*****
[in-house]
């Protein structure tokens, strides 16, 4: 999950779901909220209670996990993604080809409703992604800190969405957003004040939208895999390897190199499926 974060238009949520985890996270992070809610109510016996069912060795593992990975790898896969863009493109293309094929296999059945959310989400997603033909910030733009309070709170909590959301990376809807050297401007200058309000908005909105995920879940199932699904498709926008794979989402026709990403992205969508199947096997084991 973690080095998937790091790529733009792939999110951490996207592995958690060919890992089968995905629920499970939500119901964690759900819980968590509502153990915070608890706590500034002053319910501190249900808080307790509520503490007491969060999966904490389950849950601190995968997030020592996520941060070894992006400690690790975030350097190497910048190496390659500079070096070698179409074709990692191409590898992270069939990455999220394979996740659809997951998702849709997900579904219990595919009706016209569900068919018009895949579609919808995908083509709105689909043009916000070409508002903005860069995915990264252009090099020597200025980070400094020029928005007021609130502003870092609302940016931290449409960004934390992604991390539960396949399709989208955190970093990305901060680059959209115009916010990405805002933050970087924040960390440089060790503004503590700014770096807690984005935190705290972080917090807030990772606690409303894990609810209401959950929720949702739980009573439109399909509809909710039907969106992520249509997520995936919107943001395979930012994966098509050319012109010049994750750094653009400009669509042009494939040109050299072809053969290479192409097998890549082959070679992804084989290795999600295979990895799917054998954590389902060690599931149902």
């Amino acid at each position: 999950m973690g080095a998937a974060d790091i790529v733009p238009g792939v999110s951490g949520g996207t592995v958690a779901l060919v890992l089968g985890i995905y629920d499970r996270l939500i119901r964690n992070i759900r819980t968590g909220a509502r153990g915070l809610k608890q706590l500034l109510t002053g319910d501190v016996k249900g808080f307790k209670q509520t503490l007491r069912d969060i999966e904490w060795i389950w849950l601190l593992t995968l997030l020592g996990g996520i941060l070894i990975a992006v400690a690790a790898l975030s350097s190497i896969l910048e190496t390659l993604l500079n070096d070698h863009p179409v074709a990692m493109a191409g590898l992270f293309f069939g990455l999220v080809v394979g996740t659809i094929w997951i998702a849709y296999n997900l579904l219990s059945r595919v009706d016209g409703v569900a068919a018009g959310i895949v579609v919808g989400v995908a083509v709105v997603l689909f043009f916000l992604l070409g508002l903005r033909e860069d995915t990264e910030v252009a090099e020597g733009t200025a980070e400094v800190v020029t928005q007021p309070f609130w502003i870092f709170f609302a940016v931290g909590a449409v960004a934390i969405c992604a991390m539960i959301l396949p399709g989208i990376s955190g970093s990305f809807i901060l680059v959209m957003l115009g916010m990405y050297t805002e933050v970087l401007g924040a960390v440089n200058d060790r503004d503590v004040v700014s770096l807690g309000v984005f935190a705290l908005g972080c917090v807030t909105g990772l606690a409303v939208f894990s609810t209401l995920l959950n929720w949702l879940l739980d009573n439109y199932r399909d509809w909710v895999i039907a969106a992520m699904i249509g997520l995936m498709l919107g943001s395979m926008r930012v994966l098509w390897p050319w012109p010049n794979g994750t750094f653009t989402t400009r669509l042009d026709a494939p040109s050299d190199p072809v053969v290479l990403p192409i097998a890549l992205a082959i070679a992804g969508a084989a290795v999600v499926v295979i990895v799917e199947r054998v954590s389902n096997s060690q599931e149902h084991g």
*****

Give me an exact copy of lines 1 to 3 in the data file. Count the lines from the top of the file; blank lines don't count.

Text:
[in-house]
């Protein structure tokens, strides 16, 4: 999950779901909220209670996990993604080809409703992604800190969405957003004040939208895999390897190199499926 974060238009949520985890996270992070809610109510016996069912060795593992990975790898896969863009493109293309094929296999059945959310989400997603033909910030733009309070709170909590959301990376809807050297401007200058309000908005909105995920879940199932699904498709926008794979989402026709990403992205969508199947096997084991 973690080095998937790091790529733009792939999110951490996207592995958690060919890992089968995905629920499970939500119901964690759900819980968590509502153990915070608890706590500034002053319910501190249900808080307790509520503490007491969060999966904490389950849950601190995968997030020592996520941060070894992006400690690790975030350097190497910048190496390659500079070096070698179409074709990692191409590898992270069939990455999220394979996740659809997951998702849709997900579904219990595919009706016209569900068919018009895949579609919808995908083509709105689909043009916000070409508002903005860069995915990264252009090099020597200025980070400094020029928005007021609130502003870092609302940016931290449409960004934390992604991390539960396949399709989208955190970093990305901060680059959209115009916010990405805002933050970087924040960390440089060790503004503590700014770096807690984005935190705290972080917090807030990772606690409303894990609810209401959950929720949702739980009573439109399909509809909710039907969106992520249509997520995936919107943001395979930012994966098509050319012109010049994750750094653009400009669509042009494939040109050299072809053969290479192409097998890549082959070679992804084989290795999600295979990895799917054998954590389902060690599931149902």
């Amino acid at each position: 999950m973690g080095a998937a974060d790091i790529v733009p238009g792939v999110s951490g949520g996207t592995v958690a779901l060919v890992l089968g985890i995905y629920d499970r996270l939500i119901r964690n992070i759900r819980t968590g909220a509502r153990g915070l809610k608890q706590l500034l109510t002053g319910d501190v016996k249900g808080f307790k209670q509520t503490l007491r069912d969060i999966e904490w060795i389950w849950l601190l593992t995968l997030l020592g996990g996520i941060l070894i990975a992006v400690a690790a790898l975030s350097s190497i896969l910048e190496t390659l993604l500079n070096d070698h863009p179409v074709a990692m493109a191409g590898l992270f293309f069939g990455l999220v080809v394979g996740t659809i094929w997951i998702a849709y296999n997900l579904l219990s059945r595919v009706d016209g409703v569900a068919a018009g959310i895949v579609v919808g989400v995908a083509v709105v997603l689909f043009f916000l992604l070409g508002l903005r033909e860069d995915t990264e910030v252009a090099e020597g733009t200025a980070e400094v800190v020029t928005q007021p309070f609130w502003i870092f709170f609302a940016v931290g909590a449409v960004a934390i969405c992604a991390m539960i959301l396949p399709g989208i990376s955190g970093s990305f809807i901060l680059v959209m957003l115009g916010m990405y050297t805002e933050v970087l401007g924040a960390v440089n200058d060790r503004d503590v004040v700014s770096l807690g309000v984005f935190a705290l908005g972080c917090v807030t909105g990772l606690a409303v939208f894990s609810t209401l995920l959950n929720w949702l879940l739980d009573n439109y199932r399909d509809w909710v895999i039907a969106a992520m699904i249509g997520l995936m498709l919107g943001s395979m926008r930012v994966l098509w390897p050319w012109p010049n794979g994750t750094f653009t989402t400009r669509l042009d026709a494939p040109s050299d190199p072809v053969v290479l990403p192409i097998a890549l992205a082959i070679a992804g969508a084989a290795v999600v499926v295979i990895v799917e199947r054998v954590s389902n096997s060690q599931e149902h084991g």